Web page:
A Good Job Equals Good Health for Diabetics

Recent research appears to show that having a steady job enables diabetics to care for themselves better. The study, done by the University of Michigan, found that diabetics who were working age were more likely to stick to their diabetes regimen. The study also found that those who had diabetes and were working age were more likely to be unemployed than those who did not have the disease.

The study results did not show a clear link between medication adherence and medical insurance, which surprised the researchers. Lead scientist, Rajesh Balkrishnan from the U of M College of Pharmacy and School of Public Health, said:

"Improved use of medications is more than just a facet of having medical insurance. It is linked to bigger issues such as being employed, periods of joblessness or a personal financial strain."

Changes in Workplace Policy

The study highlights the need for employers to make employee health a priority. With improved workplace policy in place, for those with chronic conditions like diabetes and those without, employers gain better productivity and less lost time at work. Balkrishnan said:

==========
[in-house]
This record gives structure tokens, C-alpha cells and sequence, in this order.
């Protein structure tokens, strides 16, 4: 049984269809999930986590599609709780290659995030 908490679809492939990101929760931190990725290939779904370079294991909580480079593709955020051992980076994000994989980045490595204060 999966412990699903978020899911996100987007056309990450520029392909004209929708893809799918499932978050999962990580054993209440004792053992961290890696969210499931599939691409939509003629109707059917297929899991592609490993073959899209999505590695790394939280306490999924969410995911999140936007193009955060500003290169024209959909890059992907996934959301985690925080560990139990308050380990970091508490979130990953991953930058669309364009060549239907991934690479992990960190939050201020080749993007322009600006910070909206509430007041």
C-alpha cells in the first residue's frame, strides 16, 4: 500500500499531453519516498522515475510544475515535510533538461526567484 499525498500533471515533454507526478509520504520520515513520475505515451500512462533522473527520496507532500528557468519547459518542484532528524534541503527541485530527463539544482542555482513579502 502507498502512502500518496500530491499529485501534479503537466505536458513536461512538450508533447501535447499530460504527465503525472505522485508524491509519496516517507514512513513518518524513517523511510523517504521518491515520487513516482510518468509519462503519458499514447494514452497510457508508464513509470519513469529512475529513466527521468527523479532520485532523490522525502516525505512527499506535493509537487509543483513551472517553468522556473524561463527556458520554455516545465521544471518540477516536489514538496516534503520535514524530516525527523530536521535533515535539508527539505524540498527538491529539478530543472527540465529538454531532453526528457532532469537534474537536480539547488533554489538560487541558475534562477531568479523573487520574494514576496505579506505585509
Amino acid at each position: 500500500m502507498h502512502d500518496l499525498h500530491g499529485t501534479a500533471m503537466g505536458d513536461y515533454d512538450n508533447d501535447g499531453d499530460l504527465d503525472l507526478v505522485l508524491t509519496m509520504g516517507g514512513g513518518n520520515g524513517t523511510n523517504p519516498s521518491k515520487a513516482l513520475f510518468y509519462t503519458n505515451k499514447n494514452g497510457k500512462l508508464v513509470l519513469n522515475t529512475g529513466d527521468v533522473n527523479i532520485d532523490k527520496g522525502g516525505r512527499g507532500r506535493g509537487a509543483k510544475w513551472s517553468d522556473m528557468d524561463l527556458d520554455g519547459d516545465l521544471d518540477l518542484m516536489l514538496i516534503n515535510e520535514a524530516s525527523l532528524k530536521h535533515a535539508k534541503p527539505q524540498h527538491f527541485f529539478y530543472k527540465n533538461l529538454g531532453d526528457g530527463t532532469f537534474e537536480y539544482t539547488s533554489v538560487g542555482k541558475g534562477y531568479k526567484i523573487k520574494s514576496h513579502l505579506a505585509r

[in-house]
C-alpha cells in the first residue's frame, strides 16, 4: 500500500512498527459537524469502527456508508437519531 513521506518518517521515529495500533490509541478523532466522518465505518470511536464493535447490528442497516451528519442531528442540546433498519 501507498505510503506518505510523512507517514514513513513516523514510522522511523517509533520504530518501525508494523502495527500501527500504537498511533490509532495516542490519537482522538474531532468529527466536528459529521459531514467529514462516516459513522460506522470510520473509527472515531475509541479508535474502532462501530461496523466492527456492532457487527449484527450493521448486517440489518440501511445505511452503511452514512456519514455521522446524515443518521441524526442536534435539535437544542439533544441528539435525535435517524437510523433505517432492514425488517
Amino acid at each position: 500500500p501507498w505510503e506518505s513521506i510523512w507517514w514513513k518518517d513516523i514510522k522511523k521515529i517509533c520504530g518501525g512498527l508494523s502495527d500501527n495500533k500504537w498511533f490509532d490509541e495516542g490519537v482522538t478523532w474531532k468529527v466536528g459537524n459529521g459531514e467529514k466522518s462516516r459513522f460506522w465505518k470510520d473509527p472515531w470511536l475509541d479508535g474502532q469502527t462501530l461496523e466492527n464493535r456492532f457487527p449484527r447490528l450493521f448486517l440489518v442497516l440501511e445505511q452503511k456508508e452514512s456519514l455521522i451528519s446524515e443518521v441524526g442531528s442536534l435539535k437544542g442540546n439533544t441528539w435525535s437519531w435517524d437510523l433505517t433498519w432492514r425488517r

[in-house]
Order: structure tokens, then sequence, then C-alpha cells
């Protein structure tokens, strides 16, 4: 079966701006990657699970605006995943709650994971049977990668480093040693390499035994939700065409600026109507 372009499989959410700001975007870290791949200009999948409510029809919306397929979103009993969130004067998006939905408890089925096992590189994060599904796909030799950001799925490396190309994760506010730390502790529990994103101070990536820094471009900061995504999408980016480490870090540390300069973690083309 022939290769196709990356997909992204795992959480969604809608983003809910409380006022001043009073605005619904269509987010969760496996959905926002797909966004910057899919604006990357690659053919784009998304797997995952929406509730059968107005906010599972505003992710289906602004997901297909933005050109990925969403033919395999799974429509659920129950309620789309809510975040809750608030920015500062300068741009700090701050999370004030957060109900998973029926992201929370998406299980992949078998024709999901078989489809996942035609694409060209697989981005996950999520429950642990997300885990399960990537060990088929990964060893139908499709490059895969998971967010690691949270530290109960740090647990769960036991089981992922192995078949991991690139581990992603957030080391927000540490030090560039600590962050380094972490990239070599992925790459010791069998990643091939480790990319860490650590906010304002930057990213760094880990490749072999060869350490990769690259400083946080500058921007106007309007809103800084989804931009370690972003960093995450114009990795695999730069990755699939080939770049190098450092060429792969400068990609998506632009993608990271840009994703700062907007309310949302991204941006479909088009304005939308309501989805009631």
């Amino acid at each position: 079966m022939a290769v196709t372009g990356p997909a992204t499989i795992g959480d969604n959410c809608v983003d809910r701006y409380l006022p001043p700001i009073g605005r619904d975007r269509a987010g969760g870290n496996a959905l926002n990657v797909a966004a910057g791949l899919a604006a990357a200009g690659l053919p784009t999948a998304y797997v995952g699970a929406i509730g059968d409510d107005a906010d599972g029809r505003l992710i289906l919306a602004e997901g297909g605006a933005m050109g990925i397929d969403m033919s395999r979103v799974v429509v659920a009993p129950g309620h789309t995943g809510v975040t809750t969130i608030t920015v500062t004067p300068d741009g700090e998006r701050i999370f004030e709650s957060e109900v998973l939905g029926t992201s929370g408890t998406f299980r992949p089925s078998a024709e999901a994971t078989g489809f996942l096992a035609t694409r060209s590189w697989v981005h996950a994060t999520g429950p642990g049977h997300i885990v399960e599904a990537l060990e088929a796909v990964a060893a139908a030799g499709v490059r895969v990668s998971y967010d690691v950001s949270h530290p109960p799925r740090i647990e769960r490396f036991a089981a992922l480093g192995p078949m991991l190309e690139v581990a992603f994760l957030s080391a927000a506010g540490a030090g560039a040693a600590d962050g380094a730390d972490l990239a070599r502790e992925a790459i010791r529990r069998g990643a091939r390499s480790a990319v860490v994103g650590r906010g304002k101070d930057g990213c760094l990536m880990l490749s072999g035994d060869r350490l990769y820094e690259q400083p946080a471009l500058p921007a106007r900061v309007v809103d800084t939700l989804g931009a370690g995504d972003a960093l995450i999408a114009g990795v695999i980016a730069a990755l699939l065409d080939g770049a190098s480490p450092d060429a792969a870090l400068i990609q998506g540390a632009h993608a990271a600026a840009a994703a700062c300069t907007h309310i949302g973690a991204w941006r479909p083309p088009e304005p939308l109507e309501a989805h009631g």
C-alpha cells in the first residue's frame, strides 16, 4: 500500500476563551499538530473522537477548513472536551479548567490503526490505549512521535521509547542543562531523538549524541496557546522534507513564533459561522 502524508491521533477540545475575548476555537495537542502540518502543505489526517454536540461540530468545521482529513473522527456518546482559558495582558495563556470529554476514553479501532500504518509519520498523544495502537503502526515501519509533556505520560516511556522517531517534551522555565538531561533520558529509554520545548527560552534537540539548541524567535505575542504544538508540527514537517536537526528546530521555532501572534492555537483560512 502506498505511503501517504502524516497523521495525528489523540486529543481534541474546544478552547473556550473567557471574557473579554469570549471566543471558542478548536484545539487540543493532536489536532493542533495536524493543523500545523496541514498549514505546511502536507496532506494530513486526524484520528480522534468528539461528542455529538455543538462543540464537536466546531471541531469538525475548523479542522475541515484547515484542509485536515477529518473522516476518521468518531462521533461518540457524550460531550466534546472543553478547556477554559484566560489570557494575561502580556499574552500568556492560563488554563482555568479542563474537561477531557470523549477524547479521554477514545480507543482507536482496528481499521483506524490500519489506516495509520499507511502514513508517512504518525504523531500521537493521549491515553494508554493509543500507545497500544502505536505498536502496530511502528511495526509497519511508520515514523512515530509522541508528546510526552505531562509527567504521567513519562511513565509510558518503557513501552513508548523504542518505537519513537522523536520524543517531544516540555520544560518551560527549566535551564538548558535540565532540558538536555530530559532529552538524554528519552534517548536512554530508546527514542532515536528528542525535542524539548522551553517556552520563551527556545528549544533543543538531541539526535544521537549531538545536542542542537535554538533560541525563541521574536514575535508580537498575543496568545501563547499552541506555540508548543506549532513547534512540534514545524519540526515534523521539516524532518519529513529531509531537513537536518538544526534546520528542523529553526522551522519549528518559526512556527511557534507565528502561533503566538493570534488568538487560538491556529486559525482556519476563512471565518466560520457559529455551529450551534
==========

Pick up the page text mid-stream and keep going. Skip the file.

"Workforce participation for adults with diabetes and other chronic conditions command the attention of public policymakers, particularly when prioritizing resource allocation. As a starting position, health care providers and systems need standard processes to identify individuals facing financial pressure and their vulnerability to lower medication adherence."

Diabetes was not a focus of the research per se; the researchers chose to study the disease because it is so widespread. Balkrishnan said that it is one of the most common chronic conditions in the U.S. among working adults, the eighth most costly disease to treat, and the seventh leading cause of death globally. The yearly cost for diabetic treatment in 2007 was nearly $175 million. This research may lead to policies that not only save money, but save lives as well.

Sources: http://www.sciencedaily.com/releases/2012/08/120829141811.htm

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